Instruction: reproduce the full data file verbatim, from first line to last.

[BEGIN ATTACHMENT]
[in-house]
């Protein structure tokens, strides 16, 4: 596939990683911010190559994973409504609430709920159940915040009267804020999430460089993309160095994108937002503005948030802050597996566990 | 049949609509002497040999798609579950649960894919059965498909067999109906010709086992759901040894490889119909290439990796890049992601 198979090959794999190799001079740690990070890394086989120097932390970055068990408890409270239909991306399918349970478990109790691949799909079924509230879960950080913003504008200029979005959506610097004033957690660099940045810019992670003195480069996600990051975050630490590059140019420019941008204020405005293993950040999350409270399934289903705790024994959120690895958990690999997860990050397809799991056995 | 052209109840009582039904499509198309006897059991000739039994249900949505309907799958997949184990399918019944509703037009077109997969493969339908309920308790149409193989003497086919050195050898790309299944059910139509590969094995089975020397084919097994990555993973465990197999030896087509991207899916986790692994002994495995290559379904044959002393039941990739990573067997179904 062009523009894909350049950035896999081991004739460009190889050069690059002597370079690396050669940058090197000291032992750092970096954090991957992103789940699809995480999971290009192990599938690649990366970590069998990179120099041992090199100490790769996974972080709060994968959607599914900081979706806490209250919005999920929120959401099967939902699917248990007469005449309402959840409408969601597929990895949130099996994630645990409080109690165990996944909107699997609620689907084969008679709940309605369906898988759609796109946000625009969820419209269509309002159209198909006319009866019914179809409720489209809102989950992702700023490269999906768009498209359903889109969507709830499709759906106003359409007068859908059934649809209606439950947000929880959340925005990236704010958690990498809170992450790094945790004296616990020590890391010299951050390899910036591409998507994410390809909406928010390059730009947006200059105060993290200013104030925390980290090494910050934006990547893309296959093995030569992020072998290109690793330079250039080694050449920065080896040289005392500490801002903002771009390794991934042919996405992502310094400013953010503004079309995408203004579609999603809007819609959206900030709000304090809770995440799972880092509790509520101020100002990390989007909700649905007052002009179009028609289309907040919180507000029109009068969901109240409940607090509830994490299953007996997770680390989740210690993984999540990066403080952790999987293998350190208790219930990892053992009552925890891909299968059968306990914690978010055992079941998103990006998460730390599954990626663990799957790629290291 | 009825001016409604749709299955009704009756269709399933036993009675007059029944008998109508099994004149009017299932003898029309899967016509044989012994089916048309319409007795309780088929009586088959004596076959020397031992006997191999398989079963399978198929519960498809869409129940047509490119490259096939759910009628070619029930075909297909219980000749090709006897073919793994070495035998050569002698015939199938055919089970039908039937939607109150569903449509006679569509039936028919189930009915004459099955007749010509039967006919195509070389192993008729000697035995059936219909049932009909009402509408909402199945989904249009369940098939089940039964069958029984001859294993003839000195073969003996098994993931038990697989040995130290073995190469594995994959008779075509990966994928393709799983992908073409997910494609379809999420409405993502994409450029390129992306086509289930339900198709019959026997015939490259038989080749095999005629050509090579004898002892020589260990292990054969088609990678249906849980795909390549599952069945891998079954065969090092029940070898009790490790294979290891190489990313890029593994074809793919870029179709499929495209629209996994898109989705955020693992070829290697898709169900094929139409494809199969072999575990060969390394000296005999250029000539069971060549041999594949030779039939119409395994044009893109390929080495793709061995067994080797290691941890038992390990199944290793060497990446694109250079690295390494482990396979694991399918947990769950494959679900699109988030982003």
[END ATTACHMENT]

[in-house]
């Protein structure tokens, strides 16, 4: 596939990683911010190559994973409504609430709920159940915040009267804020999430460089993309160095994108937002503005948030802050597996566990 | 049949609509002497040999798609579950649960894919059965498909067999109906010709086992759901040894490889119909290439990796890049992601 198979090959794999190799001079740690990070890394086989120097932390970055068990408890409270239909991306399918349970478990109790691949799909079924509230879960950080913003504008200029979005959506610097004033957690660099940045810019992670003195480069996600990051975050630490590059140019420019941008204020405005293993950040999350409270399934289903705790024994959120690895958990690999997860990050397809799991056995 | 052209109840009582039904499509198309006897059991000739039994249900949505309907799958997949184990399918019944509703037009077109997969493969339908309920308790149409193989003497086919050195050898790309299944059910139509590969094995089975020397084919097994990555993973465990197999030896087509991207899916986790692994002994495995290559379904044959002393039941990739990573067997179904 062009523009894909350049950035896999081991004739460009190889050069690059002597370079690396050669940058090197000291032992750092970096954090991957992103789940699809995480999971290009192990599938690649990366970590069998990179120099041992090199100490790769996974972080709060994968959607599914900081979706806490209250919005999920929120959401099967939902699917248990007469005449309402959840409408969601597929990895949130099996994630645990409080109690165990996944909107699997609620689907084969008679709940309605369906898988759609796109946000625009969820419209269509309002159209198909006319009866019914179809409720489209809102989950992702700023490269999906768009498209359903889109969507709830499709759906106003359409007068859908059934649809209606439950947000929880959340925005990236704010958690990498809170992450790094945790004296616990020590890391010299951050390899910036591409998507994410390809909406928010390059730009947006200059105060993290200013104030925390980290090494910050934006990547893309296959093995030569992020072998290109690793330079250039080694050449920065080896040289005392500490801002903002771009390794991934042919996405992502310094400013953010503004079309995408203004579609999603809007819609959206900030709000304090809770995440799972880092509790509520101020100002990390989007909700649905007052002009179009028609289309907040919180507000029109009068969901109240409940607090509830994490299953007996997770680390989740210690993984999540990066403080952790999987293998350190208790219930990892053992009552925890891909299968059968306990914690978010055992079941998103990006998460730390599954990626663990799957790629290291 | 009825001016409604749709299955009704009756269709399933036993009675007059029944008998109508099994004149009017299932003898029309899967016509044989012994089916048309319409007795309780088929009586088959004596076959020397031992006997191999398989079963399978198929519960498809869409129940047509490119490259096939759910009628070619029930075909297909219980000749090709006897073919793994070495035998050569002698015939199938055919089970039908039937939607109150569903449509006679569509039936028919189930009915004459099955007749010509039967006919195509070389192993008729000697035995059936219909049932009909009402509408909402199945989904249009369940098939089940039964069958029984001859294993003839000195073969003996098994993931038990697989040995130290073995190469594995994959008779075509990966994928393709799983992908073409997910494609379809999420409405993502994409450029390129992306086509289930339900198709019959026997015939490259038989080749095999005629050509090579004898002892020589260990292990054969088609990678249906849980795909390549599952069945891998079954065969090092029940070898009790490790294979290891190489990313890029593994074809793919870029179709499929495209629209996994898109989705955020693992070829290697898709169900094929139409494809199969072999575990060969390394000296005999250029000539069971060549041999594949030779039939119409395994044009893109390929080495793709061995067994080797290691941890038992390990199944290793060497990446694109250079690295390494482990396979694991399918947990769950494959679900699109988030982003």